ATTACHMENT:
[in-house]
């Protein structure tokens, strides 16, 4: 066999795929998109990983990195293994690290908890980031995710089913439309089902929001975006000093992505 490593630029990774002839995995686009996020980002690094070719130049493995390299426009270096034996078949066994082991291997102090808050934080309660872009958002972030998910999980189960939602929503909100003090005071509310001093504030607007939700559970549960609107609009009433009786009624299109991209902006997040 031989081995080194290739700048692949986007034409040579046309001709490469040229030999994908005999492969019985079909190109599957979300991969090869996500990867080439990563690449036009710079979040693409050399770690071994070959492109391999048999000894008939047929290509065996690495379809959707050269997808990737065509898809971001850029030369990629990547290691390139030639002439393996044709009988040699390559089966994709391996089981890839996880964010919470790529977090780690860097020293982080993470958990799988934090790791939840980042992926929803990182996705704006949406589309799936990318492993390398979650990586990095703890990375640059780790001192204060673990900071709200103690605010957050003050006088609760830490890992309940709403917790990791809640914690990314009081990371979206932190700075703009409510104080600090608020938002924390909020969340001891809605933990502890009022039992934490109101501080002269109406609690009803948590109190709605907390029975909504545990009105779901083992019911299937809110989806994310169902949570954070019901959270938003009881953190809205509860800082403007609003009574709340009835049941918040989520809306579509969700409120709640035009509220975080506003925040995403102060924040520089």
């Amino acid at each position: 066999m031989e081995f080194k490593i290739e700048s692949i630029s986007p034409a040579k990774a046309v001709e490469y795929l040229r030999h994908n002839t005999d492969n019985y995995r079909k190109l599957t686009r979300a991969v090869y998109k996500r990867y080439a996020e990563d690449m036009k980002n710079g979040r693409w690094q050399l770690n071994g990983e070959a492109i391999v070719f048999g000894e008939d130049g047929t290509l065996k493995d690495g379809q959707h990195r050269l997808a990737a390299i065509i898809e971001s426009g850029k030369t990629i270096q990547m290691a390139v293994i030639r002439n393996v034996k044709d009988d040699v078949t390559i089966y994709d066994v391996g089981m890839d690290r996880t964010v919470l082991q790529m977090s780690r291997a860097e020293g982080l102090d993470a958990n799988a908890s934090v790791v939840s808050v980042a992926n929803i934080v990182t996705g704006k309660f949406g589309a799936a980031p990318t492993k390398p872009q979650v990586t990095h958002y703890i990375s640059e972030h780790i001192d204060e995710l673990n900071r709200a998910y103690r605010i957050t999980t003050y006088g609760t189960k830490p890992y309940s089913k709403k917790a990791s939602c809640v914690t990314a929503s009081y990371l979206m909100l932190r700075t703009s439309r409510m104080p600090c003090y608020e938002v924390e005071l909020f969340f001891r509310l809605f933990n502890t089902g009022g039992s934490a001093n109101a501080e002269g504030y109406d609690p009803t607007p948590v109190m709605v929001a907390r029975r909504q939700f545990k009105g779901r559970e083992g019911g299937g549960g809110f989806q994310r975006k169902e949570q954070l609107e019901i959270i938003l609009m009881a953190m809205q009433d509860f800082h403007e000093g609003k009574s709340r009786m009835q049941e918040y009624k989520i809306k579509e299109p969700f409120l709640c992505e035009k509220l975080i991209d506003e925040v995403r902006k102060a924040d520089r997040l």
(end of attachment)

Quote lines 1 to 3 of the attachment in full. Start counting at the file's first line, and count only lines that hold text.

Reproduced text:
[in-house]
């Protein structure tokens, strides 16, 4: 066999795929998109990983990195293994690290908890980031995710089913439309089902929001975006000093992505 490593630029990774002839995995686009996020980002690094070719130049493995390299426009270096034996078949066994082991291997102090808050934080309660872009958002972030998910999980189960939602929503909100003090005071509310001093504030607007939700559970549960609107609009009433009786009624299109991209902006997040 031989081995080194290739700048692949986007034409040579046309001709490469040229030999994908005999492969019985079909190109599957979300991969090869996500990867080439990563690449036009710079979040693409050399770690071994070959492109391999048999000894008939047929290509065996690495379809959707050269997808990737065509898809971001850029030369990629990547290691390139030639002439393996044709009988040699390559089966994709391996089981890839996880964010919470790529977090780690860097020293982080993470958990799988934090790791939840980042992926929803990182996705704006949406589309799936990318492993390398979650990586990095703890990375640059780790001192204060673990900071709200103690605010957050003050006088609760830490890992309940709403917790990791809640914690990314009081990371979206932190700075703009409510104080600090608020938002924390909020969340001891809605933990502890009022039992934490109101501080002269109406609690009803948590109190709605907390029975909504545990009105779901083992019911299937809110989806994310169902949570954070019901959270938003009881953190809205509860800082403007609003009574709340009835049941918040989520809306579509969700409120709640035009509220975080506003925040995403102060924040520089």
């Amino acid at each position: 066999m031989e081995f080194k490593i290739e700048s692949i630029s986007p034409a040579k990774a046309v001709e490469y795929l040229r030999h994908n002839t005999d492969n019985y995995r079909k190109l599957t686009r979300a991969v090869y998109k996500r990867y080439a996020e990563d690449m036009k980002n710079g979040r693409w690094q050399l770690n071994g990983e070959a492109i391999v070719f048999g000894e008939d130049g047929t290509l065996k493995d690495g379809q959707h990195r050269l997808a990737a390299i065509i898809e971001s426009g850029k030369t990629i270096q990547m290691a390139v293994i030639r002439n393996v034996k044709d009988d040699v078949t390559i089966y994709d066994v391996g089981m890839d690290r996880t964010v919470l082991q790529m977090s780690r291997a860097e020293g982080l102090d993470a958990n799988a908890s934090v790791v939840s808050v980042a992926n929803i934080v990182t996705g704006k309660f949406g589309a799936a980031p990318t492993k390398p872009q979650v990586t990095h958002y703890i990375s640059e972030h780790i001192d204060e995710l673990n900071r709200a998910y103690r605010i957050t999980t003050y006088g609760t189960k830490p890992y309940s089913k709403k917790a990791s939602c809640v914690t990314a929503s009081y990371l979206m909100l932190r700075t703009s439309r409510m104080p600090c003090y608020e938002v924390e005071l909020f969340f001891r509310l809605f933990n502890t089902g009022g039992s934490a001093n109101a501080e002269g504030y109406d609690p009803t607007p948590v109190m709605v929001a907390r029975r909504q939700f545990k009105g779901r559970e083992g019911g299937g549960g809110f989806q994310r975006k169902e949570q954070l609107e019901i959270i938003l609009m009881a953190m809205q009433d509860f800082h403007e000093g609003k009574s709340r009786m009835q049941e918040y009624k989520i809306k579509e299109p969700f409120l709640c992505e035009k509220l975080i991209d506003e925040v995403r902006k102060a924040d520089r997040l």